Review: Handstand Mastery Program Video

Handstand Mastery Program ReviewI’ve been working on being able to do a freestanding handstand for a while now, so when I got the opportunity to review this video, I jumped at the chance.

Starting with Realistic Expectations

To begin with, Paul Zaichik, creator of the video, tells us that we must have a few basic requirements before we can use the video. He explains the flexibility and strength requirements to be able to make proper use of the video. This is also explained on the product page so people recognize these are requirements in the process. The only thing I might suggest is to link to his shoulder flexibility DVD on the product page so that people who need help gaining that ability can easily find it from the handstand page, but that’s a separate issue from the video itself.

A 2-Pronged Approach

The progression toward doing a handstand is complicated. It takes a combination of balance and technique, as well as core and shoulder strength. Paul Zaichik presents two separate progression tracks for building up to doing a freestanding hand stand: one for people who focusing on using balance to maintain a handstand and one for people focusing on using strength. These progressions aren’t mutually exclusive though. They exercises in either can help enhance your progression in whichever track you choose.

Strength Progression

For me, the balance track made more sense for me than the strength track, but I did look at the strength track. It makes sense, offering a gradual approach from a starting point of being able to do 30 standard push-ups. A sample of some of the progressions includes pike push-ups, wide handstand push-ups, and the holding easier but similar positions to the handstand, etc.

Balance & Flexibility Progression

While this is the ‘Balance & Flexibility’ progression, you still need a certain degree of strength in your core and fingers, as well as in the serratus. These exercises work on finger gripping, an important skill for controlling your position in the handstand. I found that doing these made a difference after a few weeks. The second exercise works on core strength in the handstand position using inclination to add resistance. This also helps control position within the handstand in combination with hand grip. I quickly realized that I had perhaps tried to transition into full handstands too quickly by not having spent more time working core and grip strength. I had been doing this from the plank, but I clearly needed another developmental step to help me get the control I needed to maintain balance within a handstand.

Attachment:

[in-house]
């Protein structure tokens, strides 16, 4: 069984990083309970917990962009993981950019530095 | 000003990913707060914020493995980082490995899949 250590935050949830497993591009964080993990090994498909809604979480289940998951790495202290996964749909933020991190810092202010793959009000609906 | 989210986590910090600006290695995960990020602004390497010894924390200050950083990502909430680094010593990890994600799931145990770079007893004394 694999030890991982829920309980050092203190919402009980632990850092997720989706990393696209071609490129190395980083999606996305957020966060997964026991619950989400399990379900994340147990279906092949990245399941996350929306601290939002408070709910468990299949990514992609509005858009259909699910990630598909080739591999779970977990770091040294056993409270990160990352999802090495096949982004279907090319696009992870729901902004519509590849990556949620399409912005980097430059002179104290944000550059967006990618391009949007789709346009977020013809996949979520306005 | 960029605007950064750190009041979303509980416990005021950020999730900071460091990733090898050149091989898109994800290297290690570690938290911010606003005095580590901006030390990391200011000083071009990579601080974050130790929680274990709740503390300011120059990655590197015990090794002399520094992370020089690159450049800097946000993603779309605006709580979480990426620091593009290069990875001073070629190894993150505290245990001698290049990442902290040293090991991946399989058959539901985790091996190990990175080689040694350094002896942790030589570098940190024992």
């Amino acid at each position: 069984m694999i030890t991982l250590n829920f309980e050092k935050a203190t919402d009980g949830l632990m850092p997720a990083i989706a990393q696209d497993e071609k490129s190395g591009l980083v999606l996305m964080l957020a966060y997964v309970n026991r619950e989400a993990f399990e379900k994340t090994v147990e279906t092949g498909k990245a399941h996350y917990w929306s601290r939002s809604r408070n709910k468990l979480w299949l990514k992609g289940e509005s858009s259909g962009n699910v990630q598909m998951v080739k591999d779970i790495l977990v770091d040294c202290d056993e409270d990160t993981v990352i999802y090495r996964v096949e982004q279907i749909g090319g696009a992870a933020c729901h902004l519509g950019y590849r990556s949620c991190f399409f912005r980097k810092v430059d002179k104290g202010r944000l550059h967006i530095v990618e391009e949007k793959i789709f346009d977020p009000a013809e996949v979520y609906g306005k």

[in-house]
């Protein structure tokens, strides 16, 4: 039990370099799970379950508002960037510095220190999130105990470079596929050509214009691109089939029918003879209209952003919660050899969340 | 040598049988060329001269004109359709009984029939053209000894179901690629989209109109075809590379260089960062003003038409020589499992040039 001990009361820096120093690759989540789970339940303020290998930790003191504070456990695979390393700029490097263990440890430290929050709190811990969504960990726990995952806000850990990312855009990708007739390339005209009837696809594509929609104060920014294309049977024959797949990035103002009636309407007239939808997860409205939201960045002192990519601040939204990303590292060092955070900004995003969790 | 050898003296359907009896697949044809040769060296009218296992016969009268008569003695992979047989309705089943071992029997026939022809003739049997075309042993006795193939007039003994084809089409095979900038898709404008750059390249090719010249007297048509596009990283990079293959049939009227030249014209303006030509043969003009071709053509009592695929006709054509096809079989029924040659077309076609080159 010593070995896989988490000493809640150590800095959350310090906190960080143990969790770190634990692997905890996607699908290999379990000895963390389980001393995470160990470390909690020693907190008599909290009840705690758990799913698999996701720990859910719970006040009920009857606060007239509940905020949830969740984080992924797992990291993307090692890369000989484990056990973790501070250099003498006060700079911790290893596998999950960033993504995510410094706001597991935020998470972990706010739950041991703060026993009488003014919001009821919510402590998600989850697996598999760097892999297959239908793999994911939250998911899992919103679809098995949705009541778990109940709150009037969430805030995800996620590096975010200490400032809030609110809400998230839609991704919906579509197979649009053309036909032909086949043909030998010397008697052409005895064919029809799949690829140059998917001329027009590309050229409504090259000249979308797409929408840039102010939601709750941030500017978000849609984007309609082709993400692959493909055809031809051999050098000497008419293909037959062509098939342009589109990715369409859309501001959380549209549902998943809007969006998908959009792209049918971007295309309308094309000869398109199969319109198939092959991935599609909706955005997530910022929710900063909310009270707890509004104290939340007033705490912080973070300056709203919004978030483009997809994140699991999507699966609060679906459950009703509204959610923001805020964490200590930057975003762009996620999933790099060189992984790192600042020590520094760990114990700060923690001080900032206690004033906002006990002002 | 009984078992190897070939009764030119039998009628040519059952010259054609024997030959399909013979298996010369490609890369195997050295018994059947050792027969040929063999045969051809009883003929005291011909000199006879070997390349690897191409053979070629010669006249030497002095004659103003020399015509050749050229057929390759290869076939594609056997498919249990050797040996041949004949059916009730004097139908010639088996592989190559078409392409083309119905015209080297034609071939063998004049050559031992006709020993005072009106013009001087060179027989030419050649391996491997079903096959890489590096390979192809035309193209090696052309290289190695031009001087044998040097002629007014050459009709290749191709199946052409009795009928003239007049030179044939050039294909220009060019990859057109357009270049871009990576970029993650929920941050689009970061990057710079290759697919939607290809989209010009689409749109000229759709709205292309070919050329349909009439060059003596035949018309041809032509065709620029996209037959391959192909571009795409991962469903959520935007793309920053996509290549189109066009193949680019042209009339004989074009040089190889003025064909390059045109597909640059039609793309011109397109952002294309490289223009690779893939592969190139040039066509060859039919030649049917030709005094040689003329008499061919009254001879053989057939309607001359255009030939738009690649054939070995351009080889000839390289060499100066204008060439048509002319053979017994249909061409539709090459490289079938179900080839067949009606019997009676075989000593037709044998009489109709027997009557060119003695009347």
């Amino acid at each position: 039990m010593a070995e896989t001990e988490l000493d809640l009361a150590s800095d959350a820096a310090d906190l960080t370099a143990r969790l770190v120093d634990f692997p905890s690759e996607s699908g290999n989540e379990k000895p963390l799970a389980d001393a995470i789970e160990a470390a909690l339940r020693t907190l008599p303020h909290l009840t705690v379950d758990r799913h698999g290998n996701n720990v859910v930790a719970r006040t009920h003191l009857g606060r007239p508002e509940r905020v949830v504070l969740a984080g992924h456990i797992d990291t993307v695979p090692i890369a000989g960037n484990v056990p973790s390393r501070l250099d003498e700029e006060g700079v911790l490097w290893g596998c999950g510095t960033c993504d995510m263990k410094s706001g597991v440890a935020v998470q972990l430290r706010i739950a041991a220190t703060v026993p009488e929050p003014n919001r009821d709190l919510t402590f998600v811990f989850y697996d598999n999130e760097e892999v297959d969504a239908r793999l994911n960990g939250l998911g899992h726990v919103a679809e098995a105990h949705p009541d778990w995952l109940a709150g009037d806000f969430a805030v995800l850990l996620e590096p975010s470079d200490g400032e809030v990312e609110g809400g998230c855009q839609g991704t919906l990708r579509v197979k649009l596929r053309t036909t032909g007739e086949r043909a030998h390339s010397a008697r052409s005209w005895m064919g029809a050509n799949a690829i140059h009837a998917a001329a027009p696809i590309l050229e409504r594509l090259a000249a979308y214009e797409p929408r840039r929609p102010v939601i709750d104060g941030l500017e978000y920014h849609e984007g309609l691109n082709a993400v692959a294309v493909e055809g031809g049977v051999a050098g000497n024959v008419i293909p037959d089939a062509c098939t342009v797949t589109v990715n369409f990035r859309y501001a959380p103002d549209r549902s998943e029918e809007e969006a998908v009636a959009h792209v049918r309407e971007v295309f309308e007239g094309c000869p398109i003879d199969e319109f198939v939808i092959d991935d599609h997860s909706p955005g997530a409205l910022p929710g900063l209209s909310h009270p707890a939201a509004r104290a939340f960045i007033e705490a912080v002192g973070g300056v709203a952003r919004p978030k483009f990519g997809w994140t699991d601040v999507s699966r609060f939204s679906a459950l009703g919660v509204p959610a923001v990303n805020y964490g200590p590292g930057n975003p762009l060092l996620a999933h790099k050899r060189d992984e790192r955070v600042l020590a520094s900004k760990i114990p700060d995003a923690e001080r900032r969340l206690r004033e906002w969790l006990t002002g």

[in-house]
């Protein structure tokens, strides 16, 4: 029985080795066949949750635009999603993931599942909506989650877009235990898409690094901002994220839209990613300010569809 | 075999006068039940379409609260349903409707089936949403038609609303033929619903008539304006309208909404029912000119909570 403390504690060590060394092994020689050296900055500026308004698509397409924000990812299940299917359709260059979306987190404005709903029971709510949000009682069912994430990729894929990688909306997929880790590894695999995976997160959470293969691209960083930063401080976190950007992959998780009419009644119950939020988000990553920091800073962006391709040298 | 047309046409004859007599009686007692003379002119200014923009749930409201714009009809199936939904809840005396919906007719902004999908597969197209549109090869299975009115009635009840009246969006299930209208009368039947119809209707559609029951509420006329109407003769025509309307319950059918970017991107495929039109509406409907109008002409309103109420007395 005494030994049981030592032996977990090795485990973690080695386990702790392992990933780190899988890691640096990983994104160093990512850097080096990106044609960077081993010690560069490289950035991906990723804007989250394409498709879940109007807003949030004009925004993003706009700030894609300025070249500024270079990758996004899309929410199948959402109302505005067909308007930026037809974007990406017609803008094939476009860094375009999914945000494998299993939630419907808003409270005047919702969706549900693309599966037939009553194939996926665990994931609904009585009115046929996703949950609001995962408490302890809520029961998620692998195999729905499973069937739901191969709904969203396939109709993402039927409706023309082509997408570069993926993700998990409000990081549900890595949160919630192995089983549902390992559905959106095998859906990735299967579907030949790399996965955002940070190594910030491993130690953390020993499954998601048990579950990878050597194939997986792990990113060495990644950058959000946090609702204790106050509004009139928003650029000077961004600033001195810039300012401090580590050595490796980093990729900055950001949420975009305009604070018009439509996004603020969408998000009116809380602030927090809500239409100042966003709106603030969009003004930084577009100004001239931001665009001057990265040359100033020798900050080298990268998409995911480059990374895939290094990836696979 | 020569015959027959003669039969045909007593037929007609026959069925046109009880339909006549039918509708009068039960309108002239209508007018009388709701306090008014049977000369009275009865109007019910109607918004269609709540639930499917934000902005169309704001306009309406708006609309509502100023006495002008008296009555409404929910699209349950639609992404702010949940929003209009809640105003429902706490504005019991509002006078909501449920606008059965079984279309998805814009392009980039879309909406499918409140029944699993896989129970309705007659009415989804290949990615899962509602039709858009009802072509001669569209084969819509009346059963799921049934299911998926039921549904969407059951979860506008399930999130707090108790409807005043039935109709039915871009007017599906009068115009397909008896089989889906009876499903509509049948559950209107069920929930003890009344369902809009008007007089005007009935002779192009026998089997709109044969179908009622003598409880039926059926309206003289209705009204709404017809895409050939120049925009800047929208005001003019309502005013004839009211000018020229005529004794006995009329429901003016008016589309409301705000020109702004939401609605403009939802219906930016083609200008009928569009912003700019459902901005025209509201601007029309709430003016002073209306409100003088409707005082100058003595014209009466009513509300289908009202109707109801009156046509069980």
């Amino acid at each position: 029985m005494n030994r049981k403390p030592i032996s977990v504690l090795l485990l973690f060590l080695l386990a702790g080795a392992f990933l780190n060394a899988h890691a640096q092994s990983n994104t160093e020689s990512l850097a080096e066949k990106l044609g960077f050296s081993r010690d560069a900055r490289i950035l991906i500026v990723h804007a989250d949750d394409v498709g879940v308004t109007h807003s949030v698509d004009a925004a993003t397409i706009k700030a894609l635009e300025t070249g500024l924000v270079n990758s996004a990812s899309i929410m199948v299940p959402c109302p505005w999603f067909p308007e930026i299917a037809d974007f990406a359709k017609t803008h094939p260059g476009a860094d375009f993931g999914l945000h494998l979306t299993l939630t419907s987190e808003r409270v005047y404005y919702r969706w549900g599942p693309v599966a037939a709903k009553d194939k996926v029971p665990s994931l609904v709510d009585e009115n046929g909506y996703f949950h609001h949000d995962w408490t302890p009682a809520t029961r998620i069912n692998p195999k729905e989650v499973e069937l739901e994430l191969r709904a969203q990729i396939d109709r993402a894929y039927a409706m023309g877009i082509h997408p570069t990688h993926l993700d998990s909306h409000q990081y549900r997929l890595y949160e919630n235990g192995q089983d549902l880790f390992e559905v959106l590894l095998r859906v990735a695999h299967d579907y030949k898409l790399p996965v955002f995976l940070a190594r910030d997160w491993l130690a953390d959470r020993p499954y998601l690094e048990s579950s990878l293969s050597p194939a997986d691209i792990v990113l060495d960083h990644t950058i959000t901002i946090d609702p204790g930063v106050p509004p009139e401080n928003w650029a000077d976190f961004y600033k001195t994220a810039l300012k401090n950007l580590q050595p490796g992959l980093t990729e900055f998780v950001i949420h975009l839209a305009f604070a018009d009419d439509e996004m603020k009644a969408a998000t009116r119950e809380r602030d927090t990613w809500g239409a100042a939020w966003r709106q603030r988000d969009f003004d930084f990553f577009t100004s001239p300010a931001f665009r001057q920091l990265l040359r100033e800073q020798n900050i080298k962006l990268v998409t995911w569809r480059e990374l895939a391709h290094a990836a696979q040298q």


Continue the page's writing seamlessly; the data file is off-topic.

The next progressions involve working the balance within the handstand, which I realize I need more time working with the core and finger grip conditioning before I’ll really be able to make good use of them. That being said, the video does give a useful progression of exercises to help develop the balance and stabilization positions for doing handstands. They do require a few tools, including a solid box or similar stabilizing device, a unencumbered corner of a room (surprisingly hard to find in my house), as well as a set of connected bars supported on foam blocks. This last item, might be harder to make or find, but maybe you could jerry-rig something to serve the purpose.

The last set of exercises helps condition the serratus anterior, which helps rotate the scapula up to get the arms into the overhand position. I was already fairly comfortable with these exercises, but I could see how they would help someone who might need a little more attention to this under-emphasized area. Paul also offers some exercises to help make sure the serratus is activated so you can apply this important muscle group to your handstand (rather than over-relying on the trapezius and the pectorals). They definitely helped me be more aware of the use of my serratus so I could apply this to my handstand training.

Working with Postural/Spinal Alignment

The one thing I would have liked to see a little more of is discussion on postural/spinal alignment within the handstand. This is something I had learned prior to using the video, but I think that beginners would benefit from having the details of this pointed out. A gymnast that had been working with me used elbow stands to help me work on my spinal alignment. This, in combination with her guidance on adjusting my spine, really helped me understand how good alignment makes balance easier.

My Conclusions

While I thought there could have been more details on postural/spinal alignment, many people already get this advice from their current trainers. With this in mind, this video is an excellent complement to one’s handstand training, giving lots of exercises to help you figure out what you need to work on most to get your handstand down. Mine isn’t there yet, but what I’ve learned from this video will certainly help me get there. Paul also has a few handstand tips on his YouTube channel that you might find useful. I found this one really interesting and helpful:

Here’s where you can buy the Handstand Mastery video, if you’re interested.

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